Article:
One of the newest members of the commission that vets Arizona Supreme Court candidates said that she believes much of the opposition to Maricopa County Attorney Bill Montgomery’s candidacy is due to the fact he’s a “conservative, white, Christian, cisgendered, heterosexual male.”
Kathryn Townsend, whom Gov. Doug Ducey appointed this year to the Commission on Appellate Court Appointments, made the comments on Friday as the panel was discussing its views on the candidates for the Supreme Court vacancy opened up by the retirement of Chief Justice Scott Bales.
Townsend noted that Mongtomery’s candidacy has been controversial, and that the commission has received many letters both for against him. She said she read the comments, reached out to many people, watched videos of news reports and legislative hearings, and read more than 1,000 pages of documents in an attempt to find the truth about the criticism of the county attorney.
What made things difficult, she said, is that for every criticism of Montgomery, there was a supporter to refute the claims against him. While some people said that, as members of minority communities, they found his candidacy concerning, others said as members of minority groups they thought he would be a great justice, she said.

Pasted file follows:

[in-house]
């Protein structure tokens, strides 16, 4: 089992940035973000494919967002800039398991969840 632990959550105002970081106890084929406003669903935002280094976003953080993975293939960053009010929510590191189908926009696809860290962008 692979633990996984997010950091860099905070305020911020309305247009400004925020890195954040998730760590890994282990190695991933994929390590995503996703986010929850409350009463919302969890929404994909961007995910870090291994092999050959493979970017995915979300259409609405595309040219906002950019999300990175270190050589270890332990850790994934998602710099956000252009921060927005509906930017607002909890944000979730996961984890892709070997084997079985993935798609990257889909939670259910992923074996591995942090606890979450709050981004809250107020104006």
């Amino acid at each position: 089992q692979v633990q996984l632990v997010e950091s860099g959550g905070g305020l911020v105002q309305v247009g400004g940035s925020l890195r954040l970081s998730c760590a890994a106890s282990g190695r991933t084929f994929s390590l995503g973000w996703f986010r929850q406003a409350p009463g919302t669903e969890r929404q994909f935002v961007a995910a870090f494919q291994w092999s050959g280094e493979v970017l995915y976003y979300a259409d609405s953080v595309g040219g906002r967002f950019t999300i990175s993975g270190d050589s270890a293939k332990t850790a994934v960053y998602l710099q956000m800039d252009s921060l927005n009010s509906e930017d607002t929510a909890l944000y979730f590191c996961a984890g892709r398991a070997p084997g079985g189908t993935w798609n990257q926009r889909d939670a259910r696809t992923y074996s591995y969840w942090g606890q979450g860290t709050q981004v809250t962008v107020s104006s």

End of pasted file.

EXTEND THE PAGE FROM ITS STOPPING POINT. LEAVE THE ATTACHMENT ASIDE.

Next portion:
And while some argued that Mongtomery doesn’t care about the rights of people accused of crimes, she said others said he cared a great deal.
One person Townsend spoke to said many of Montgomery’s opponents don’t really know him and are only responding to a caricature of him, she said. Townsend said she believes that’s true. And she reached her own conclusion about the people opposed to Montgomery’s conclusion as well.
“I think a lot of the people who don’t like his candidacy, frankly, and I know this isn’t politically correct but I’ll say it anyway, don’t like him because he is a conservative, white, Christian, cisgendered, heterosexual male,” Townsend said. “You can look at the letters that we’ve got and see that. We’ve literally got people who say he shouldn’t be on the court because he’s a conservative, he shouldn’t be on the court because of his worldview.”
And while some people have told the commission that people will question the Supreme Court’s fairness if Montgomery becomes a justice, Townsend said if the commission doesn’t pick him as one of its nominees for the seat, “there are going to be people who think that didn’t happen because he didn’t have the right identity politics. And that’s troubling.”
The commission must send at least three candidates to Ducey, who will decide which nominee will join the Supreme Court. The candidates must not all be from the same political party.
Montgomery didn’t make the cut in March, when the commission voted 5-7 on his nomination. Since then, Ducey has replaced at least two commissioners who voted against him. Townsend, an independent who was previously registered to vote as a Republican.
The panel will interview Montgomery Friday afternoon and will decide which candidates to forward to Ducey by the end of the day.